86 results for Unitec, Conference paper, 2000

  • Analysis of results in simulation and modeling of CDMA systems

    Kolahi, Samad (2007-07-01)

    Conference paper
    Unitec

    In this paper, using discrete event stochastic simulation by batch-means, new results have been obtained by analysing the sensitivity of CDMA blocking probability for a given traffic load against various number of calls per batch and confidence intervals. It is found that for the system under study one long simulation with one million call arrivals produce approximately 99% confidence in results while it needs 100,000 calls to achieve 95% confidence. For system under study and with 27 Erlang of traffic, the blocking probability is 0.0202 with 99% confidence and 0.0192 with 95% confidence. The impact of warm-up period on CDMA simulation is discussed. Situation with three tiers of neighbouring cells are considered when mobile compares three base stations and chooses the base station with the strongest signal.

    View record details
  • Sharing Building Information using the IFC Data Model for FDS Fire Simulation

    Dimyadi, Johannes; Spearpoint, M.; Amor, R. (2008)

    Conference paper
    Unitec

    This paper describes part of a research project that looks into the potential and challenge of using the Industry Foundation Classes (IFC) open standard building information model in fire engineering design. In particular the paper describes work undertaken to share building geometry and other information with the Fire Dynamics Simulator (FDS) fire simulation model. A commercially available building information modeling (BIM) authoring application has been used to create building geometries and export IFC data files. A web-based conversion tool has been created to generate FDS input data given the output from a dedicated fire engineering IFC parser tool. The capabilities and outcome of data sharing process is illustrated in this paper using a simple test case building.

    View record details
  • The impact of wireless LAN security on performance for different windows operating systems

    Kolahi, Samad; Narayan, Shaneel; Nguyen, Du D.T.; Sunarto, Yonathan; Mani, Paul (2008-07-09)

    Conference paper
    Unitec

    This paper investigates the impact of various encryption techniques (WEP-64, WEP-128 and WPA) on performance of wireless LANs for Windows operating systems (Windows Server 2003, Windows XP and Windows Vista) and for both TCP and UDP protocols. The parameters considered are throughput and response time. The results indicate that security mechanism does influence the wireless performance and different operating systems provide various results.

    View record details
  • Performance evaluation of virtual private network protocols in Windows 2003 environment

    Narayan, Shaneel; Kolahi, Samad; Brooking, Kris; de Vere, Simon (2008-12-20)

    Conference paper
    Unitec

    Virtual Private Network (VPN) is a technology that provides secure communication for data as it transits through insecure regions of information technology infrastructure. With prolific development of the Internet, businesses nowadays implement VPN tunnels using different protocols that guarantee data authenticity and security between multiple sites connected using public telecommunication infrastructure. VPN provides a low-cost alternative to leasing a line to establish communication between sites. In this research we empirically evaluate performance difference between three commonly used VPN protocols, namely Internet Protocol Security (IPSec), Point-to-Point Tunneling Protocol (PPTP) and Secure Socket Layer (SSL). We compare performance differences in these protocols by implementing each using different algorithms in a Windows Server 2003 environment. Results obtained indicate that throughput in a VPN tunnel can range from approximately 40 to 90Mbps depending on the choice of protocol, algorithm and window size. These three attributes also govern CPU utilization of VPN servers.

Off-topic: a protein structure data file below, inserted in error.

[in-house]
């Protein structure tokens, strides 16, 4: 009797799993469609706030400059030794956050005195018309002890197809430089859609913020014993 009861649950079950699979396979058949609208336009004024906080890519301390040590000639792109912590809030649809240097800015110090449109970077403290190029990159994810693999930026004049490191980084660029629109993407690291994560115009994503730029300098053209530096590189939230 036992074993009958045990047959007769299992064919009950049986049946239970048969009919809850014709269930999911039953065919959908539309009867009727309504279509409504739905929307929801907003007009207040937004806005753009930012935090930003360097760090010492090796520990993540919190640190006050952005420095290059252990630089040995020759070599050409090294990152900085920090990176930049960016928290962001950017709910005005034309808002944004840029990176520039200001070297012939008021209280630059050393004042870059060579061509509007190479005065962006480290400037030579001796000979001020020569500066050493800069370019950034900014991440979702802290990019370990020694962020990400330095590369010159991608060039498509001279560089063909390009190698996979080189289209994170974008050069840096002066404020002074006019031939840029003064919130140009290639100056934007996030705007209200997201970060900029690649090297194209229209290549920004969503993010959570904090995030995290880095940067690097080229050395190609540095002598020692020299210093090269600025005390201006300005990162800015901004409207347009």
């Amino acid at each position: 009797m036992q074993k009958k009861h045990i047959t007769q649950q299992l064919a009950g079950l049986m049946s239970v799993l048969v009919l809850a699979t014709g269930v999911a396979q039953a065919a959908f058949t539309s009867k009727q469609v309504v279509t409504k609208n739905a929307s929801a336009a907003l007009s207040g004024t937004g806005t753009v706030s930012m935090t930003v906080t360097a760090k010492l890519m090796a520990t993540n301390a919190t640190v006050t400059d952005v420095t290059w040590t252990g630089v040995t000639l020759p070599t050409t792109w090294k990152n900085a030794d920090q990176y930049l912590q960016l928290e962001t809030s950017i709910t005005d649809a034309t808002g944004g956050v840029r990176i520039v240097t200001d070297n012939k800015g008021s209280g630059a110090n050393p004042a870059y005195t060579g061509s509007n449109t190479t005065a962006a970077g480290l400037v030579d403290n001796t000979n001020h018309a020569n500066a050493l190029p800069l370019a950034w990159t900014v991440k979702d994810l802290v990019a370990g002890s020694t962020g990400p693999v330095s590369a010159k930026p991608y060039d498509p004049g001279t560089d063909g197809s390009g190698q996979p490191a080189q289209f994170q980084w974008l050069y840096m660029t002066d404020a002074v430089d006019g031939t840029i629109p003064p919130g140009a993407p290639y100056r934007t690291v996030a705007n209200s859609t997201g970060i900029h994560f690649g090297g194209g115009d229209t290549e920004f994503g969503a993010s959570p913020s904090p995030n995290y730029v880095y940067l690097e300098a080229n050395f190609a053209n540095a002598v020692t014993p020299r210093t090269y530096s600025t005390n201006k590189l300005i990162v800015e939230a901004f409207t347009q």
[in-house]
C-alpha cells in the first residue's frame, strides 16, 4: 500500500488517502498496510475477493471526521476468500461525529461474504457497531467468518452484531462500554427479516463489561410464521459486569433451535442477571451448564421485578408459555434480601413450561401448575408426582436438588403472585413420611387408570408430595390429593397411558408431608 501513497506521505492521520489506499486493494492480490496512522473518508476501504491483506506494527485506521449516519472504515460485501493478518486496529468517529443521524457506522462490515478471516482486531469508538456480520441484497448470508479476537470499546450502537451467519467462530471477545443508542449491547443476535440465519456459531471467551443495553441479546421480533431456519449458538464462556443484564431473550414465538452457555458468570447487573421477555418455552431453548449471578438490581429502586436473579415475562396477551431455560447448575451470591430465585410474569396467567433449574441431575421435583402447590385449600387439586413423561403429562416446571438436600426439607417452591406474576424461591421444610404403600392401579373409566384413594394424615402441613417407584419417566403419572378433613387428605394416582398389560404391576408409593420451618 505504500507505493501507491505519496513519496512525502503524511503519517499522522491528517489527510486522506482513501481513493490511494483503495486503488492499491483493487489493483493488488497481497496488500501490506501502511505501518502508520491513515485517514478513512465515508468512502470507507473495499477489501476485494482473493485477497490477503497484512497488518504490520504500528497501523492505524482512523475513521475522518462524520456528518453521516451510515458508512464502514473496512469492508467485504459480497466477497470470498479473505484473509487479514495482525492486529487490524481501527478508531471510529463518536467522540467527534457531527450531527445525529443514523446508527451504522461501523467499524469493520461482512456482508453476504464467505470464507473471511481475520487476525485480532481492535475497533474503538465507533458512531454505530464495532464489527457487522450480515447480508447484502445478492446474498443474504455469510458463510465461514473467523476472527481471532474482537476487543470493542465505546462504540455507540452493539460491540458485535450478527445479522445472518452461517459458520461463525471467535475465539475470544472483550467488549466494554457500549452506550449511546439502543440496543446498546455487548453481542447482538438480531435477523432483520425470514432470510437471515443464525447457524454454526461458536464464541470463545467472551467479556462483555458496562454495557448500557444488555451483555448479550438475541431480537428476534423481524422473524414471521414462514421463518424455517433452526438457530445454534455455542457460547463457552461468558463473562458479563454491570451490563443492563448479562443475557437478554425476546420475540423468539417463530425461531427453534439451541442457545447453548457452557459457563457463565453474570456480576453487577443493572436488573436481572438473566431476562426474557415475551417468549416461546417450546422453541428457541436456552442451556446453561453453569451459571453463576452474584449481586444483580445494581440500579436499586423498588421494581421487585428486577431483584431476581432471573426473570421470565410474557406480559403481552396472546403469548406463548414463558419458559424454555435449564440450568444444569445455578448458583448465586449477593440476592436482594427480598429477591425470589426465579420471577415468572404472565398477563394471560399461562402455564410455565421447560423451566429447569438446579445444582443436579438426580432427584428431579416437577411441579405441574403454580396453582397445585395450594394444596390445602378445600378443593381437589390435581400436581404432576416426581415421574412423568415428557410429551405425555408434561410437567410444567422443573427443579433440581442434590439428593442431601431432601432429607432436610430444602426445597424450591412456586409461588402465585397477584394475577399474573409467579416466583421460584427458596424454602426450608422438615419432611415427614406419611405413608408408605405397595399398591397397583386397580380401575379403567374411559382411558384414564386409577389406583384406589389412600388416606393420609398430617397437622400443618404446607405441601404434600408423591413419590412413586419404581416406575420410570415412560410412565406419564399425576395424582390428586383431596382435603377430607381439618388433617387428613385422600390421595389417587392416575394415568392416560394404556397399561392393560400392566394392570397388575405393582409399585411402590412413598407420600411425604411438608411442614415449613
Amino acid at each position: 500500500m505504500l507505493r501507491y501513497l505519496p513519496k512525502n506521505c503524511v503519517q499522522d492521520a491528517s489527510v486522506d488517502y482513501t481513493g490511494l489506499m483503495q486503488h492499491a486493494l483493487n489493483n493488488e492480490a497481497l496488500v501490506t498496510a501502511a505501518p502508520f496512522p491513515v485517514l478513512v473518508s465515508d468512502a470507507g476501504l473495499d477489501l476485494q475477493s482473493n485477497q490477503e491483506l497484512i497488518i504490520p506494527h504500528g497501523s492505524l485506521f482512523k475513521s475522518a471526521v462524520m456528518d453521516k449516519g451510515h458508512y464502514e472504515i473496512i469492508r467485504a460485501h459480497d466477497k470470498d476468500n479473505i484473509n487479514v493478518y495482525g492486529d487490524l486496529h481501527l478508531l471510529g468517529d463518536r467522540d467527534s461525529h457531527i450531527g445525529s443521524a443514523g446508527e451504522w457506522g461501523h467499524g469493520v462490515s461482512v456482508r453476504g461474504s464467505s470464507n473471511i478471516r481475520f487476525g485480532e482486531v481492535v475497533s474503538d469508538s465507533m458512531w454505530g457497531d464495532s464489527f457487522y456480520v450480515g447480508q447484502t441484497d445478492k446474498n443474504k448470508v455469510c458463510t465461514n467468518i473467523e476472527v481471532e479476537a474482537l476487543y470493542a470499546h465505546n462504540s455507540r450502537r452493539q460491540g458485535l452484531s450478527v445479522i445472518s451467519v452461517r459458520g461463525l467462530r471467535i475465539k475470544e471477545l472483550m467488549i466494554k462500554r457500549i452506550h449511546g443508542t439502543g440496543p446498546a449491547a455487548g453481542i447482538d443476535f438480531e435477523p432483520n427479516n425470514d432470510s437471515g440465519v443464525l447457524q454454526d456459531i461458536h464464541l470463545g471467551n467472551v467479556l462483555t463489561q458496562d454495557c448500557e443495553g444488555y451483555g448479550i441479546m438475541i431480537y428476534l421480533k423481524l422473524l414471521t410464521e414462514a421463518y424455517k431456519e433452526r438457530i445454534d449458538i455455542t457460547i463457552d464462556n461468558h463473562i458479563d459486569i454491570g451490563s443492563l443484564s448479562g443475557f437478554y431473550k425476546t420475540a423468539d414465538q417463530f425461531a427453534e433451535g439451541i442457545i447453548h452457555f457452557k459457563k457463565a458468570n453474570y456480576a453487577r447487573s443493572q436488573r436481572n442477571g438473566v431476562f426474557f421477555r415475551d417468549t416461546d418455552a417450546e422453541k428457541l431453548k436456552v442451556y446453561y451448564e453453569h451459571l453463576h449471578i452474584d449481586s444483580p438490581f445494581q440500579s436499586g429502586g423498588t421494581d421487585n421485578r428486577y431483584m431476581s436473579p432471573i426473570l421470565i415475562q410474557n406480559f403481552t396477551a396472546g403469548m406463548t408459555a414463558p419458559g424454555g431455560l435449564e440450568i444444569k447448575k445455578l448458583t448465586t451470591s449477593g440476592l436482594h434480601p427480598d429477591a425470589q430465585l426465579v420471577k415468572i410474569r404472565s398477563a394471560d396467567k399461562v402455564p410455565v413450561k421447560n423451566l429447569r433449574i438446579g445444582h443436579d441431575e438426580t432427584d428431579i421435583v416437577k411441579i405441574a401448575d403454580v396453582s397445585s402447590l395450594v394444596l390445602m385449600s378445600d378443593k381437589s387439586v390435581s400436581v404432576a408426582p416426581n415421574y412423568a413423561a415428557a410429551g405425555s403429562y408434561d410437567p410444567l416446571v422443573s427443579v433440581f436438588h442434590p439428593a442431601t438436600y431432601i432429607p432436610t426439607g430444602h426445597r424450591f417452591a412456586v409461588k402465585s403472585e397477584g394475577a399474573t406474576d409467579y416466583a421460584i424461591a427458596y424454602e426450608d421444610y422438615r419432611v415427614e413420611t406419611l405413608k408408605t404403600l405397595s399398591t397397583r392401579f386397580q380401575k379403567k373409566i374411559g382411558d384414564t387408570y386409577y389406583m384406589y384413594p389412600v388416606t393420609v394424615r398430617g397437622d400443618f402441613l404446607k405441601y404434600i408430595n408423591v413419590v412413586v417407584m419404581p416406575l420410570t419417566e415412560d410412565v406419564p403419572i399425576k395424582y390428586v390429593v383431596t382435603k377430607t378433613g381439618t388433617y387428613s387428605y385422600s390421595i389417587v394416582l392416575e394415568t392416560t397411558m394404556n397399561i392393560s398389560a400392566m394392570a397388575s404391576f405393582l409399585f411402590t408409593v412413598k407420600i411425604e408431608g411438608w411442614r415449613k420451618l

View record details
  • The Garden City of the 21st century

    Bradbury, Matthew (2002-07)

    Conference paper
    Unitec

    In 2014 the prestigious Wolfson Economics Prize (2014) was awarded to David Rudlin of URBED, for answering the question “How would you deliver a new Garden City which is visionary, economically viable, and popular?” The British Chancellor of the Exchequer, George Osborne announced in 2014 that the first new garden city for 100 years will be constructed at Ebbbsfleet (2015) in Kent, UK, to provide 15,000 homes. These two projects strongly suggest the power that Ebenezer Howard’s (Howard, 1902) original concept of Garden City still has. Yet even a cursory inspection of the two projects and the current debate in the UK show little new, unlike the radical combination of working and living within a hybrid of garden and countryside that Howard originally advanced. This paper suggests a way in which landscape architects can frame the renewed interest in the Garden City by building on the tradition of Howard’s radical inquiry. Taking a combination of techniques from environmental planning and traditional garden making the author develops a planning methodology to demonstrate how a new new garden city might be built. The paper is illustrated by two case studies designed by the author; the design of a resort in Guangdong Province, PR China [Beixing Resort Development] and a subdivision in Auckland New Zealand. [Paramuka Valley Subdivision, West Auckland] GIS mapping is used as a planning tool to analyse the sites through the mapping of important environmental features such as remnant indigenous vegetation and overland flow paths. A complex dialogue between the remediation of a native ecology through the preservation and reinstatement of indigenous hydrology and the preservation and replanting of native eco tones is developed. At the same time garden making procedures are deployed, the introduction of exotic species and the deliberate and artificial manipulation of topography. An architectural programme is introduced into this complex landscape conversation, not as an assembly of building types, but rather as a collection of social desires, a gradient from private to public space mediated through the landscape. The result is a new kind of garden city that develops an innovative social realm for the citizens, one in which a connection and awareness of the sustainable environment is central to a new garden city.